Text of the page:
|By: Paul S. Cilwa||Viewed: 1/22/2021
|Topics/Keywords: #Places #65thBirthdayTrip #MonumentValley #Utah #Arizona||Page Views: 310|
|All about the first day of my 65th Birthday Trip.|
So this is the morning we set out on our Grand Tour of the Southern United States. Our route started at Keith and Paul's Hogan and, before the days' travel was through, ended at Monument Valley.
|Ending Point||Monument Valley|
|Accommodations||Goulding's Lodge & Campground|
|Estimated Driving Time||4 hours 49 minutes|
Feel free to tap or click on any photo to see it full-screen. From there, browse all the pictures on the page by tapping or clicking on the arrows on the side. If you have a full-sized keyboard, you may also use the arrow keys. Click on the picture to toggle viewing any captions that may be present.
So, one day after I turned 65, I arose about 7 am to start packing for the trip. I let Keith sleep in for an anticipated after-dark drive, when I planned to be exhausted!
We got going about 1 PM, as planned. Our first stop was at Sunset Rest Area so Keith could get in a quick smoke. I was excited to see the prickly pear were about to bloom. (When they do, they will have bright fuschia flowers.)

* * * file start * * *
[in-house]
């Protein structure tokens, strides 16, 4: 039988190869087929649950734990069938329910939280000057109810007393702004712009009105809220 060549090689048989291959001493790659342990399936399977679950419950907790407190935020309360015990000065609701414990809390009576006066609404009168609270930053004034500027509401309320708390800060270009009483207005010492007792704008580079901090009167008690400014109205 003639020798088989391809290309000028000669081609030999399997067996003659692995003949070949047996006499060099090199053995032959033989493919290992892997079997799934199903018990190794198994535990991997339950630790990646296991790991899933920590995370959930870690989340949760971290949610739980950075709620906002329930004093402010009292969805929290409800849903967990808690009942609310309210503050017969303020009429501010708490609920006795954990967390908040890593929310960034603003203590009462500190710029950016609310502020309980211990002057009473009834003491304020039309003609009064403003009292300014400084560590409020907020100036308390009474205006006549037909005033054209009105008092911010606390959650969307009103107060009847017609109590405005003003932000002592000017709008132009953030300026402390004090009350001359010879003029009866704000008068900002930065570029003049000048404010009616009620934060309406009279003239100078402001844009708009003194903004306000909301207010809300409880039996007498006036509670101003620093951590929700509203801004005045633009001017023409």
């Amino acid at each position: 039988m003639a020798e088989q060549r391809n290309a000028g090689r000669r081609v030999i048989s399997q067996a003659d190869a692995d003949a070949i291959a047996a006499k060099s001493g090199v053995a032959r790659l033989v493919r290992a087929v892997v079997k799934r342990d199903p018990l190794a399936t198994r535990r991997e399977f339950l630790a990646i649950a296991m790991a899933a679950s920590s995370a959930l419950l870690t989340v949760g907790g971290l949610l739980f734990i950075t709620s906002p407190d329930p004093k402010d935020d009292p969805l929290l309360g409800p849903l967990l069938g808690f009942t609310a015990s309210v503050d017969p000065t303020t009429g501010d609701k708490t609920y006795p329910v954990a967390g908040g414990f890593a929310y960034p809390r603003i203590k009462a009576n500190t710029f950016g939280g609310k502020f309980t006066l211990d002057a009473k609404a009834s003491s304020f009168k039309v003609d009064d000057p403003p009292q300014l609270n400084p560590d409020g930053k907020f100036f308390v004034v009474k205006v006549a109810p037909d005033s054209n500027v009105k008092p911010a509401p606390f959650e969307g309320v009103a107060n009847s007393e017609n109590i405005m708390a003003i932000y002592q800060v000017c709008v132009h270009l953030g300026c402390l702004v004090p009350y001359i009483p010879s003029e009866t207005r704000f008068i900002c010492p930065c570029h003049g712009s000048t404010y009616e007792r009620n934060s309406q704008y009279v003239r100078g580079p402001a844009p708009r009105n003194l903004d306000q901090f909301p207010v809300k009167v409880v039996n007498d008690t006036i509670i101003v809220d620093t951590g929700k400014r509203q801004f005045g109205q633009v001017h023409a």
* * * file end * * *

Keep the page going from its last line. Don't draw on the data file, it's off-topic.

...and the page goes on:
But the ocotillio were blooming fiercly.
We couldn't have picked a prettier day to go for a drive.
We passed by the eastern side of the San Francisco Peaks (the huge home to Snowbowl, Flagstaff's famous ski resort).
The puffy cumulus clouds, so far above us when we were in Phoenix, were not so distant now that we were 5000 feet higher. And some of them shrouded the still-higher peaks.
But for us it was smooth sailing, and the clouds (we seldom see them in Phoenix) just made it even prettier.
Continuing past the Flagstaff area, we headed up towards the Navajo reservation past Tuba City. The land is spectacularly beautiful; but Keith explained to me that it was worthless to live on, because it can't be farmed.
The sere landscape offers many surprises, such as clear views of the many geologic layers that have been partially eroded by millions of years' time.
With hills behind us as we turned East, we couldn't directly see the sunset but we didn't miss it, as it kissed the cliffs ahead of us.
By the terms of their treaty, indivdual Najavos are not allowed to own businesses on the Rez; they have to be owned by non-Navajos (in other words, white people) who may then employ Navajos at whatever wages they prefer. I'm thinking it might be time to re-assess that treaty…